In practice, a certain sort of elite does form in a democracy as well, and not a realistic (specific) elite but the overestimated kind which evolves from actual advantages, as occurred in aristocracies. The “egalitarianism,” “brotherhood” and “equality” proclaimed under democracy mask natural hierarchies, but people seem to desire hierarchies and make false ones — adopting fame, money, or political success as rough measurements of overall importance. The desire to induct people into mental hierarchies even when and where the cultural valuation of egalitarianism demands otherwise, further suggests that elites are natural occurrences that humans are inherently prepared to recognize. But in this case they have gone horribly awry so that some of the most despicable traits are rewarding, and perhaps even necessary in order to get ahead — an unnatural selection of government and social popularity. Of course, aside from this ‘corrupted’ masked elitism, other, potentially realistic and laudable elites may arise in a democracy and almost surely will (in accordance with the fact that natural tendencies continue to express themselves covertly instead of overtly once denounced or ignored) despite a deliberate foundation on egalitarian philosophy and social equality. 
Nothing in the above discussion implies an advocation of meritocracy, as far as the word means political rule according to some measure of merit. This can be no better than a first-generation aristocracy, with all of the problems of confusing any specific measure of merit with overall superiority of person, including a potential lack of other important qualities — and the inherent problems with political power itself, including corruption and abuse. Instead, it implies that no kind of recognizable superiority should be either denied or overestimated, especially not to the point of condoning the overall political power invested in rulers in every governmental society, including democracies.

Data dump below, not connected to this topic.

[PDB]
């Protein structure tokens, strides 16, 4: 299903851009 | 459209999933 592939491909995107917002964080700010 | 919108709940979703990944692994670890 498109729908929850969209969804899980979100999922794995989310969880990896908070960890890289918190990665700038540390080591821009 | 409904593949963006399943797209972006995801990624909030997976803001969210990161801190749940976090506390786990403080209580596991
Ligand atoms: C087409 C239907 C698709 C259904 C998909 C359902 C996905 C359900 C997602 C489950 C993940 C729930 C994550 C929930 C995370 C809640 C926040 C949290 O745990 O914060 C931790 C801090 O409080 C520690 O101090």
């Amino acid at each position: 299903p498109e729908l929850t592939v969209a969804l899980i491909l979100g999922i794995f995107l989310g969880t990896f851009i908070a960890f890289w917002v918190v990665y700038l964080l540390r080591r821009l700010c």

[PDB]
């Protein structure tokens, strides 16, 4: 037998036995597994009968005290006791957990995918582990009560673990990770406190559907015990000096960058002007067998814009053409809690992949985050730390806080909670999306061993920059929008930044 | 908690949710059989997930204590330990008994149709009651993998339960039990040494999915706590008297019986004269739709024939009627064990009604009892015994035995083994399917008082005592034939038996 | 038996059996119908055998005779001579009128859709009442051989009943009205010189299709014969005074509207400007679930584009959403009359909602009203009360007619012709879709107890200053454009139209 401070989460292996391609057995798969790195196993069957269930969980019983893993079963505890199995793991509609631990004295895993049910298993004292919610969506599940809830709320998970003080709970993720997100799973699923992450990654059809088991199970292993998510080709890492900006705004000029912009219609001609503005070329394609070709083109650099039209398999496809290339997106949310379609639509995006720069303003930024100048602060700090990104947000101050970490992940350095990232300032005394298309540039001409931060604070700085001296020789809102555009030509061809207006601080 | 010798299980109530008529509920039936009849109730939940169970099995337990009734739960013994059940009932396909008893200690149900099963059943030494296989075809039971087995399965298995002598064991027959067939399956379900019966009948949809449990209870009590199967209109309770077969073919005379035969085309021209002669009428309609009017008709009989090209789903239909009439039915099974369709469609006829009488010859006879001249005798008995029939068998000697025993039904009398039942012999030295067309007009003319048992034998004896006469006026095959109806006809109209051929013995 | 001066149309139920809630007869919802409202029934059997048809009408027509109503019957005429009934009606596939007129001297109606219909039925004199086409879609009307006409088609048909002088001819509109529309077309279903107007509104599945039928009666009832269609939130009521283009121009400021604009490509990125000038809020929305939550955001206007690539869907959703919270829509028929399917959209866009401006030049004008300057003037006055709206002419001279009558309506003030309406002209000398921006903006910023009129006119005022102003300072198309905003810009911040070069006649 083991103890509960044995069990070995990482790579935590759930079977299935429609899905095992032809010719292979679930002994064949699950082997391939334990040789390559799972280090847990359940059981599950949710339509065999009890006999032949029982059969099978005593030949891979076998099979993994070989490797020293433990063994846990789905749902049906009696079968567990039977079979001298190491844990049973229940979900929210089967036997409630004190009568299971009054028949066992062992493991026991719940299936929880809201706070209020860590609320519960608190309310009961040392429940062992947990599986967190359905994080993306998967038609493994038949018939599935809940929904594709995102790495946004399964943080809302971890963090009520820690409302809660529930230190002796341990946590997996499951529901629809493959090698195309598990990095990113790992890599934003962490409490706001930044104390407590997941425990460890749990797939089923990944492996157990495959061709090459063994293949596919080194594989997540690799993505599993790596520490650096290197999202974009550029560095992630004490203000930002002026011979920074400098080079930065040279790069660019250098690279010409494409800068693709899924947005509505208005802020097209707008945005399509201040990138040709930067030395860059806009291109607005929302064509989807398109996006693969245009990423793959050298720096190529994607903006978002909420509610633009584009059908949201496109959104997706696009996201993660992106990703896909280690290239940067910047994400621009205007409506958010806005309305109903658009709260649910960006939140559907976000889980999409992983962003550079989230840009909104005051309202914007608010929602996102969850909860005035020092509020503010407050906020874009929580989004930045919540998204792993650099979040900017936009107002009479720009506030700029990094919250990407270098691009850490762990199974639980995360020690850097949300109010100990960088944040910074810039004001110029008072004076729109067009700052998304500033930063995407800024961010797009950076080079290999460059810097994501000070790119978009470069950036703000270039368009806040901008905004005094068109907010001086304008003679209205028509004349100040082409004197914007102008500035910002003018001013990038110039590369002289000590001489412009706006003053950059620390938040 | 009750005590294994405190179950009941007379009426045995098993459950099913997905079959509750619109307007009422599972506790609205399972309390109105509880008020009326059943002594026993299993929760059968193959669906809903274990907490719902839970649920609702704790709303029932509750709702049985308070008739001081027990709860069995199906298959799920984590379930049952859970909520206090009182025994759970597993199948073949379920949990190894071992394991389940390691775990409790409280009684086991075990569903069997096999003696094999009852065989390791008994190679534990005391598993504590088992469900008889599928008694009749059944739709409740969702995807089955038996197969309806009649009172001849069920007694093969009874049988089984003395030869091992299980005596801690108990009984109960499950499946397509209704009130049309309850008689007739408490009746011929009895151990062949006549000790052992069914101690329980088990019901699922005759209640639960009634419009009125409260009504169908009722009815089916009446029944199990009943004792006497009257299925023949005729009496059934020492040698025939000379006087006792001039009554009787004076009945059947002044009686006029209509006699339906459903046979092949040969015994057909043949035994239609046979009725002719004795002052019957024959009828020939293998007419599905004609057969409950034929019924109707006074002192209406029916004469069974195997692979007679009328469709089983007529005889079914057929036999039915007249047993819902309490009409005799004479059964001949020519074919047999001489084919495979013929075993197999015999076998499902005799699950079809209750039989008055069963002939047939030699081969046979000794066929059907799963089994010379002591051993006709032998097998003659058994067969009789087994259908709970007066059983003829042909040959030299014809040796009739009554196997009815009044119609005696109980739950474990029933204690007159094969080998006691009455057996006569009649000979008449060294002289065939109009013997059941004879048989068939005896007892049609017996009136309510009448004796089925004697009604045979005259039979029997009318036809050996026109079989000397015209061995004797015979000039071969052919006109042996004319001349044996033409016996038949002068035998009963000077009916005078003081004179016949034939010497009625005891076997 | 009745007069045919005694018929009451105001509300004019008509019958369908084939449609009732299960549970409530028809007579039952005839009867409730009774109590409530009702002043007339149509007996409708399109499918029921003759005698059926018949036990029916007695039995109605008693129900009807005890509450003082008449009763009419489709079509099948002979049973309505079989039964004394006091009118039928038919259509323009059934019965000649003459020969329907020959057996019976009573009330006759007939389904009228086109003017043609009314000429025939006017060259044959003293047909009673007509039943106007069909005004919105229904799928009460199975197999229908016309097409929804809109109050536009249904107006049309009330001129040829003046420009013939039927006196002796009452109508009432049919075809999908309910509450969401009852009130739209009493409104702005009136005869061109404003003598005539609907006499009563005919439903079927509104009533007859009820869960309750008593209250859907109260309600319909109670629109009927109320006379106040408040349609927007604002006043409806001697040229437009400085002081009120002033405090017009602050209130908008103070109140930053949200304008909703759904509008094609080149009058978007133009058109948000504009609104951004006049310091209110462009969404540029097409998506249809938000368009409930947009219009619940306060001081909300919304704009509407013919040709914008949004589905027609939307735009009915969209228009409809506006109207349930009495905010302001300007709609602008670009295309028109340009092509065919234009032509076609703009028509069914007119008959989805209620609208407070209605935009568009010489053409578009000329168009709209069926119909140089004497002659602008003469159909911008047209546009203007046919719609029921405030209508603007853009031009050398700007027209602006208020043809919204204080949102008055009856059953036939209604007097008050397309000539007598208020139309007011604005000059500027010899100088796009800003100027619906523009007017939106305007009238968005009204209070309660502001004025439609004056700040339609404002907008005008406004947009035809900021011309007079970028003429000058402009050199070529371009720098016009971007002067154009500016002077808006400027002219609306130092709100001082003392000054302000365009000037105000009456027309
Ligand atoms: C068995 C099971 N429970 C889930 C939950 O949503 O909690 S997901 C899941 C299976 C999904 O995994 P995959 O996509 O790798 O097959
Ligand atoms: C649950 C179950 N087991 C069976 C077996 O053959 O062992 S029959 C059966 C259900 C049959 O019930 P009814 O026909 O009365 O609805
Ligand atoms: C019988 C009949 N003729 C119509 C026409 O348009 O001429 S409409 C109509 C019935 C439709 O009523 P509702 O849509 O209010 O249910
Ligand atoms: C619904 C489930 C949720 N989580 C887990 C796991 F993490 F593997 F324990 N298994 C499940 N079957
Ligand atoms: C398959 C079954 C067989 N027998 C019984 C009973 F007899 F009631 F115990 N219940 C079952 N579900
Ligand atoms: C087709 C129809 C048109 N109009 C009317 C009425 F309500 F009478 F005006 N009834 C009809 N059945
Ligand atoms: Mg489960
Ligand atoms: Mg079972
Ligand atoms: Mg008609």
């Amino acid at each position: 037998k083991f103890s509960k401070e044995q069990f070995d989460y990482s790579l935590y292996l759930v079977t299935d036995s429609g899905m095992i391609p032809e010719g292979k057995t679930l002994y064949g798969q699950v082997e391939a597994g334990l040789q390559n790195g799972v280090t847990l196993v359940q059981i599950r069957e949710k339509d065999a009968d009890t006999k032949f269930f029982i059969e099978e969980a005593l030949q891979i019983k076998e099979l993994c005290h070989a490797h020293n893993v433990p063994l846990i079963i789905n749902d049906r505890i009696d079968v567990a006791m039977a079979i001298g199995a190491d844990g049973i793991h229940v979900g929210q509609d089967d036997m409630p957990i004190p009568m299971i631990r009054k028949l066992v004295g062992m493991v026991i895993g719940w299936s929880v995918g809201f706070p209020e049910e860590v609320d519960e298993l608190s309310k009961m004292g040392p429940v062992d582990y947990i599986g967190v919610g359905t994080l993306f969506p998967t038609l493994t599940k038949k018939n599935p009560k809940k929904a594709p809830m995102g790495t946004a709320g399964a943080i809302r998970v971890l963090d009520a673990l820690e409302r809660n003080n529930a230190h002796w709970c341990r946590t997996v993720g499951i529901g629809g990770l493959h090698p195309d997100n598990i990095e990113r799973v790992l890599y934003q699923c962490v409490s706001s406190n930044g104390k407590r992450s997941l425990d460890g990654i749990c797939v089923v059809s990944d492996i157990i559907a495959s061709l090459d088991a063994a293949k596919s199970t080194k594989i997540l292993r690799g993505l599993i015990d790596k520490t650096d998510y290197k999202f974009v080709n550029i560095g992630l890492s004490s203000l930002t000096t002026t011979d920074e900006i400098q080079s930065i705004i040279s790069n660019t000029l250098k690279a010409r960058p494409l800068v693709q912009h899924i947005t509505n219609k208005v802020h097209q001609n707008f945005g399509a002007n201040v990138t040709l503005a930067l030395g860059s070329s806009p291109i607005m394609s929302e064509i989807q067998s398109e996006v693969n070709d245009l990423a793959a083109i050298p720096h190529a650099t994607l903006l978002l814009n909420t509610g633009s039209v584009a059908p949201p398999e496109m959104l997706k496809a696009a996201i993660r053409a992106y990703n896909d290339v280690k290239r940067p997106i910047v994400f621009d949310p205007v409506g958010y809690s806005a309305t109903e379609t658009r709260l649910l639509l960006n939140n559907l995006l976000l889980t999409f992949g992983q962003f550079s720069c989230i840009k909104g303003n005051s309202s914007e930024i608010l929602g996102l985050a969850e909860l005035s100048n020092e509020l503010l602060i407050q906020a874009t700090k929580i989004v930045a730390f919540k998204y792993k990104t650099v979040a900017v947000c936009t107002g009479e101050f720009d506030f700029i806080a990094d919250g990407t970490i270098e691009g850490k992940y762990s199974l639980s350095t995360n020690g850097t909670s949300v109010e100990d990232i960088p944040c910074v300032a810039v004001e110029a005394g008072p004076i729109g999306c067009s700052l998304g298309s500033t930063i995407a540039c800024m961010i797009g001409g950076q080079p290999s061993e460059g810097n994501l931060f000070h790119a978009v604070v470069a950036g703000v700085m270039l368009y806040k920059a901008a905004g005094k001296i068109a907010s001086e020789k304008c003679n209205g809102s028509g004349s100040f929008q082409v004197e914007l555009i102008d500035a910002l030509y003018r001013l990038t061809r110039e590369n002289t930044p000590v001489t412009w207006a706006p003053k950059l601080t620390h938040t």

Monarchy and Selfish Realism
Socially speaking, that is in terms of the import of basic philosophical tenets to social organization, we can accurately understand monarchy as a form of political elitism like aristocracy. Monarchy is also the predictable historical result of aristocracy; in fact it is a singular form of aristocracy, merely one in which the competition of various nobles of similar power among subdivided territories culminates in victories and consolidations, until finally, however many fits and starts historians can trace, and whatever human tragedies mar the transition — ultimately, a single dominant seat of power is established by one noble line.
Traditionally, nobles were charged with responsibility for maintaining the welfare of their subjects and their lands, insofar as they were expected to profit from them through taxation, and ownership of land essentially ‘public’ by today’s standards. Or else, if they failed in their stewardship, they would gain no such benefit and would suffer loss along with the poverty of their land and people, or most egregiously (for the noble personage) suffer a declining reputation to accompany a decline of the public interest. Such incentives for wise management would persist not only over the lifetime reign of the noble, but generally extend beyond his life into the reigns of his posthumous lineage, to whom he would hope to bequeath a wealthy and proud endowment.